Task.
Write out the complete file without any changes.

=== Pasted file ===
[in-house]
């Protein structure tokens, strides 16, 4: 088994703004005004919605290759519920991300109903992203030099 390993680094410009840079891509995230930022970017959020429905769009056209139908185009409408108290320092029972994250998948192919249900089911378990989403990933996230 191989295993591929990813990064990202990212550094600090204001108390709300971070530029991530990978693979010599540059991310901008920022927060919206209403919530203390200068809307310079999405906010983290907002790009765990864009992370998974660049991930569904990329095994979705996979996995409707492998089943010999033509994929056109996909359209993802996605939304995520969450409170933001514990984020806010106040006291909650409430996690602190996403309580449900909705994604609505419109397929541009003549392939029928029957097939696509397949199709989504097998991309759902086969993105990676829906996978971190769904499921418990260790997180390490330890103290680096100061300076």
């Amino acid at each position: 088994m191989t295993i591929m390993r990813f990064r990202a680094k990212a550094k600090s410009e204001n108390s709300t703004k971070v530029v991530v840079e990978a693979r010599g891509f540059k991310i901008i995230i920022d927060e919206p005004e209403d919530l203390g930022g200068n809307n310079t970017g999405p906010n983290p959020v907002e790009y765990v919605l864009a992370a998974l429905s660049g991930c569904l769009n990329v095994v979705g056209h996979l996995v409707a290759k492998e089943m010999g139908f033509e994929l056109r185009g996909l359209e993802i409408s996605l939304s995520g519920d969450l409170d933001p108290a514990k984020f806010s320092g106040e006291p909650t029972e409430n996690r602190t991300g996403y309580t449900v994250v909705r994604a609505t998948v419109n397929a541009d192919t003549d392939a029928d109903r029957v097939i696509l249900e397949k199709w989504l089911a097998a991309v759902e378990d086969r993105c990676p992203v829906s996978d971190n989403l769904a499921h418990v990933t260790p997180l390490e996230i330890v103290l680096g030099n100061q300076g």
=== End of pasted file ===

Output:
[in-house]
């Protein structure tokens, strides 16, 4: 088994703004005004919605290759519920991300109903992203030099 390993680094410009840079891509995230930022970017959020429905769009056209139908185009409408108290320092029972994250998948192919249900089911378990989403990933996230 191989295993591929990813990064990202990212550094600090204001108390709300971070530029991530990978693979010599540059991310901008920022927060919206209403919530203390200068809307310079999405906010983290907002790009765990864009992370998974660049991930569904990329095994979705996979996995409707492998089943010999033509994929056109996909359209993802996605939304995520969450409170933001514990984020806010106040006291909650409430996690602190996403309580449900909705994604609505419109397929541009003549392939029928029957097939696509397949199709989504097998991309759902086969993105990676829906996978971190769904499921418990260790997180390490330890103290680096100061300076």
């Amino acid at each position: 088994m191989t295993i591929m390993r990813f990064r990202a680094k990212a550094k600090s410009e204001n108390s709300t703004k971070v530029v991530v840079e990978a693979r010599g891509f540059k991310i901008i995230i920022d927060e919206p005004e209403d919530l203390g930022g200068n809307n310079t970017g999405p906010n983290p959020v907002e790009y765990v919605l864009a992370a998974l429905s660049g991930c569904l769009n990329v095994v979705g056209h996979l996995v409707a290759k492998e089943m010999g139908f033509e994929l056109r185009g996909l359209e993802i409408s996605l939304s995520g519920d969450l409170d933001p108290a514990k984020f806010s320092g106040e006291p909650t029972e409430n996690r602190t991300g996403y309580t449900v994250v909705r994604a609505t998948v419109n397929a541009d192919t003549d392939a029928d109903r029957v097939i696509l249900e397949k199709w989504l089911a097998a991309v759902e378990d086969r993105c990676p992203v829906s996978d971190n989403l769904a499921h418990v990933t260790p997180l390490e996230i330890v103290l680096g030099n100061q300076g």